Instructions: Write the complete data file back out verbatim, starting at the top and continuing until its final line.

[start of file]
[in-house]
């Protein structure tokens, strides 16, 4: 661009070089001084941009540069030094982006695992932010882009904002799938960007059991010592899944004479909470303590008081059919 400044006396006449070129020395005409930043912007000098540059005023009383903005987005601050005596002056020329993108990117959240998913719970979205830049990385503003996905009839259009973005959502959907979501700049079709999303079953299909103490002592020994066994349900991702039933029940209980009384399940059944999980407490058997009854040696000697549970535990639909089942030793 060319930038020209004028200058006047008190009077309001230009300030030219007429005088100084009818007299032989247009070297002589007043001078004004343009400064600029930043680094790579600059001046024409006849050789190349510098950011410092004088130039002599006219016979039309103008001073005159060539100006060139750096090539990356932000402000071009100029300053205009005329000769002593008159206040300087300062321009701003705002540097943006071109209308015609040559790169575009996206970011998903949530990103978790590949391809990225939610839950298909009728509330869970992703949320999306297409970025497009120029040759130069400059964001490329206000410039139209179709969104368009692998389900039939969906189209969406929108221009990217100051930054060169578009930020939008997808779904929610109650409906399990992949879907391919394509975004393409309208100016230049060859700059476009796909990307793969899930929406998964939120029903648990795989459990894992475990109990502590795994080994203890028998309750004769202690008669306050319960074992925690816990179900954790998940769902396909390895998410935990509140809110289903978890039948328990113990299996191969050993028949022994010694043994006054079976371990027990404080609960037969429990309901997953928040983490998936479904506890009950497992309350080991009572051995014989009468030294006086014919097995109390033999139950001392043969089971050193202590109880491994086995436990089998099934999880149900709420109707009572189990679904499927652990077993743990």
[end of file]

[in-house]
């Protein structure tokens, strides 16, 4: 661009070089001084941009540069030094982006695992932010882009904002799938960007059991010592899944004479909470303590008081059919 400044006396006449070129020395005409930043912007000098540059005023009383903005987005601050005596002056020329993108990117959240998913719970979205830049990385503003996905009839259009973005959502959907979501700049079709999303079953299909103490002592020994066994349900991702039933029940209980009384399940059944999980407490058997009854040696000697549970535990639909089942030793 060319930038020209004028200058006047008190009077309001230009300030030219007429005088100084009818007299032989247009070297002589007043001078004004343009400064600029930043680094790579600059001046024409006849050789190349510098950011410092004088130039002599006219016979039309103008001073005159060539100006060139750096090539990356932000402000071009100029300053205009005329000769002593008159206040300087300062321009701003705002540097943006071109209308015609040559790169575009996206970011998903949530990103978790590949391809990225939610839950298909009728509330869970992703949320999306297409970025497009120029040759130069400059964001490329206000410039139209179709969104368009692998389900039939969906189209969406929108221009990217100051930054060169578009930020939008997808779904929610109650409906399990992949879907391919394509975004393409309208100016230049060859700059476009796909990307793969899930929406998964939120029903648990795989459990894992475990109990502590795994080994203890028998309750004769202690008669306050319960074992925690816990179900954790998940769902396909390895998410935990509140809110289903978890039948328990113990299996191969050993028949022994010694043994006054079976371990027990404080609960037969429990309901997953928040983490998936479904506890009950497992309350080991009572051995014989009468030294006086014919097995109390033999139950001392043969089971050193202590109880491994086995436990089998099934999880149900709420109707009572189990679904499927652990077993743990």